Dling stayed still, making himself as small as he could.
Dling dashed from his oil barrel trap, straight through Maggie’s wobbly legs.
“There he goes!” Abraham charged after him, his breath coming out in burps and phlegm. Dling darted through the Arctic Willow and Bearberry, spun through the boulders along a long ridge and to another great beach. He leaped between ice chunks, his paws slipping and skidding, and caught the edge of a small iceberg and climbed to its tiny shoulder. Abraham steamed into the water, old and stumbling, and pulled himself onto the iceberg; he had a gun. “Rabbit!” Dling knew that he was in trouble and that shrinking himself down wouldn’t be enough. He sprang onto the open ice, exposed to the vastness, and seeing Abraham barreling after him, collapsed and feigned death. “Careful out there, Abraham!” Maggie screeched. “That ice is no good.”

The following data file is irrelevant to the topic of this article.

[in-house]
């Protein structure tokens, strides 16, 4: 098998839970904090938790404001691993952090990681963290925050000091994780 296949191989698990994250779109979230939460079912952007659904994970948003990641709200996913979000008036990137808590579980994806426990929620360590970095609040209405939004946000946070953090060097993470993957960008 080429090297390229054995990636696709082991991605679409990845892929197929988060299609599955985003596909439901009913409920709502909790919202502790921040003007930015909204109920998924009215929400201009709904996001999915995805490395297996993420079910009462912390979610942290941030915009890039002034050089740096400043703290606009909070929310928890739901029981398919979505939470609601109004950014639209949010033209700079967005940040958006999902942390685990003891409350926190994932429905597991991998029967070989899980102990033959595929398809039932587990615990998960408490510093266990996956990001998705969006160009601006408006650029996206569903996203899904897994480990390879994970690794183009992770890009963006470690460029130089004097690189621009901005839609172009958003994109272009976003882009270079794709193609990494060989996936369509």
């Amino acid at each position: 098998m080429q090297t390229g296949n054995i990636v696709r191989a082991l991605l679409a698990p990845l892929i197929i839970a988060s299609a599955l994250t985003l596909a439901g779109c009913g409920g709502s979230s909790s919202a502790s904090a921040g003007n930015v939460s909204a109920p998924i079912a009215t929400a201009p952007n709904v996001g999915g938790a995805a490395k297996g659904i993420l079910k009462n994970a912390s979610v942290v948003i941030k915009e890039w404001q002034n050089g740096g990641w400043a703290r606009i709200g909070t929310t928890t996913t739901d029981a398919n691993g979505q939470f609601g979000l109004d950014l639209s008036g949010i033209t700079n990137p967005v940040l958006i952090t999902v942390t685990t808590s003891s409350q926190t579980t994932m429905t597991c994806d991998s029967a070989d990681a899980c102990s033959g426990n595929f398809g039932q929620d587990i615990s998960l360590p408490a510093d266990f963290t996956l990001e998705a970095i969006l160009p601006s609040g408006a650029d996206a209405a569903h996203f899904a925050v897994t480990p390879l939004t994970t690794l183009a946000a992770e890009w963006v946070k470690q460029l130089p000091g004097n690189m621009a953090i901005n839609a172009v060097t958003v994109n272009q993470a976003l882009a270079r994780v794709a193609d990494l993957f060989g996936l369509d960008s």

“I know what I’m doing!” Abraham slid his feet out, creeping along the edge, wheezing and burping, and was right there.
“Watch that bunny! He’s a sneaky little bastard!”
“I know it.” Abraham reached out to grab Dling, the hairy crooked fingers just touching his paw, when the ice broke. Abraham was in the water, thrashing and gasping. Dling jumped away and clicked his teeth in excitement; that was his hare laugh.
“You little bastard! You little rotten bunny!” Maggie waved her white wobbly arms. “I’ll get you!”
The water stayed dark. Abraham never came up. And Maggie cried after him. “Abraham! Don’t leave me here!”